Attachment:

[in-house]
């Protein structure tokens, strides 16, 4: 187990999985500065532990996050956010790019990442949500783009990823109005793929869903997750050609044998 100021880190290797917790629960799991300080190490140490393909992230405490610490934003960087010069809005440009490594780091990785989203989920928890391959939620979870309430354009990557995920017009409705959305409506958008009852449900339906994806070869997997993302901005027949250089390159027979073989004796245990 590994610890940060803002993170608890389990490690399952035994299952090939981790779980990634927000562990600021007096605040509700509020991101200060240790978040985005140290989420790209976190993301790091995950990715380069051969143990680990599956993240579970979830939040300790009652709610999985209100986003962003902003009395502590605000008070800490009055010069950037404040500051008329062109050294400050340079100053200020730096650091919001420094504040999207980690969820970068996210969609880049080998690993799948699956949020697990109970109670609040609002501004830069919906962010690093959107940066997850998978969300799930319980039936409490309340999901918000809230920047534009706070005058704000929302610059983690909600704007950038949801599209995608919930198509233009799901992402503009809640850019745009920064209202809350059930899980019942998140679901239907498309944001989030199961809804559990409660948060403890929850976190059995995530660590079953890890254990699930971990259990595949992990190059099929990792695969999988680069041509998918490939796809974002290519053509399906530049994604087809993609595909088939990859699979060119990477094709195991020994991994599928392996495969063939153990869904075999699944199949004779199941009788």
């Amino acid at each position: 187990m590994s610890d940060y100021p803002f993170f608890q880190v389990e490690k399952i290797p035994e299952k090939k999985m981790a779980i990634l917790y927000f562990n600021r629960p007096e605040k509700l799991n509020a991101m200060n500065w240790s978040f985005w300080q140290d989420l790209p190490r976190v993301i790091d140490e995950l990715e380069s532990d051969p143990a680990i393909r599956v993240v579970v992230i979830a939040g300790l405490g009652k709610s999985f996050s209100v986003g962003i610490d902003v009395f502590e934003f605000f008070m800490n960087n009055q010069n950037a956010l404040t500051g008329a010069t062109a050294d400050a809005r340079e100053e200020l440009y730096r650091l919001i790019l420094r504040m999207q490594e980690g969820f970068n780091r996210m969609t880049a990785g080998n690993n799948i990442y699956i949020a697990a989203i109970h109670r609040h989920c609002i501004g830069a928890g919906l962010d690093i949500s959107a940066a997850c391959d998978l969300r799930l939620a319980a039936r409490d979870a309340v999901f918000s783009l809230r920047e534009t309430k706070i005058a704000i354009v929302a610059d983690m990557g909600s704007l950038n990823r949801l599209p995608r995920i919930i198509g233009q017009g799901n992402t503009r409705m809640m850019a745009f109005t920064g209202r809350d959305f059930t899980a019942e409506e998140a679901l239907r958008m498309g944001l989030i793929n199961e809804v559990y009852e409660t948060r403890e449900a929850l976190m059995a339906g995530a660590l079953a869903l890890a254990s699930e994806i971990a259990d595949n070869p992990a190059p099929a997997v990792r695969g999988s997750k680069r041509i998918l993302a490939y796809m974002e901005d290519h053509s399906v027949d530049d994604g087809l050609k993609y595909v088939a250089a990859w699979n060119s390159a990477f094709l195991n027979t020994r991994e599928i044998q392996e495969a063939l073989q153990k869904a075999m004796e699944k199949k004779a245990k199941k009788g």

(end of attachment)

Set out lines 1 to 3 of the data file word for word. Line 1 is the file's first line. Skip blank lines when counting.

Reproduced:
[in-house]
């Protein structure tokens, strides 16, 4: 187990999985500065532990996050956010790019990442949500783009990823109005793929869903997750050609044998 100021880190290797917790629960799991300080190490140490393909992230405490610490934003960087010069809005440009490594780091990785989203989920928890391959939620979870309430354009990557995920017009409705959305409506958008009852449900339906994806070869997997993302901005027949250089390159027979073989004796245990 590994610890940060803002993170608890389990490690399952035994299952090939981790779980990634927000562990600021007096605040509700509020991101200060240790978040985005140290989420790209976190993301790091995950990715380069051969143990680990599956993240579970979830939040300790009652709610999985209100986003962003902003009395502590605000008070800490009055010069950037404040500051008329062109050294400050340079100053200020730096650091919001420094504040999207980690969820970068996210969609880049080998690993799948699956949020697990109970109670609040609002501004830069919906962010690093959107940066997850998978969300799930319980039936409490309340999901918000809230920047534009706070005058704000929302610059983690909600704007950038949801599209995608919930198509233009799901992402503009809640850019745009920064209202809350059930899980019942998140679901239907498309944001989030199961809804559990409660948060403890929850976190059995995530660590079953890890254990699930971990259990595949992990190059099929990792695969999988680069041509998918490939796809974002290519053509399906530049994604087809993609595909088939990859699979060119990477094709195991020994991994599928392996495969063939153990869904075999699944199949004779199941009788």
């Amino acid at each position: 187990m590994s610890d940060y100021p803002f993170f608890q880190v389990e490690k399952i290797p035994e299952k090939k999985m981790a779980i990634l917790y927000f562990n600021r629960p007096e605040k509700l799991n509020a991101m200060n500065w240790s978040f985005w300080q140290d989420l790209p190490r976190v993301i790091d140490e995950l990715e380069s532990d051969p143990a680990i393909r599956v993240v579970v992230i979830a939040g300790l405490g009652k709610s999985f996050s209100v986003g962003i610490d902003v009395f502590e934003f605000f008070m800490n960087n009055q010069n950037a956010l404040t500051g008329a010069t062109a050294d400050a809005r340079e100053e200020l440009y730096r650091l919001i790019l420094r504040m999207q490594e980690g969820f970068n780091r996210m969609t880049a990785g080998n690993n799948i990442y699956i949020a697990a989203i109970h109670r609040h989920c609002i501004g830069a928890g919906l962010d690093i949500s959107a940066a997850c391959d998978l969300r799930l939620a319980a039936r409490d979870a309340v999901f918000s783009l809230r920047e534009t309430k706070i005058a704000i354009v929302a610059d983690m990557g909600s704007l950038n990823r949801l599209p995608r995920i919930i198509g233009q017009g799901n992402t503009r409705m809640m850019a745009f109005t920064g209202r809350d959305f059930t899980a019942e409506e998140a679901l239907r958008m498309g944001l989030i793929n199961e809804v559990y009852e409660t948060r403890e449900a929850l976190m059995a339906g995530a660590l079953a869903l890890a254990s699930e994806i971990a259990d595949n070869p992990a190059p099929a997997v990792r695969g999988s997750k680069r041509i998918l993302a490939y796809m974002e901005d290519h053509s399906v027949d530049d994604g087809l050609k993609y595909v088939a250089a990859w699979n060119s390159a990477f094709l195991n027979t020994r991994e599928i044998q392996e495969a063939l073989q153990k869904a075999m004796e699944k199949k004779a245990k199941k009788g």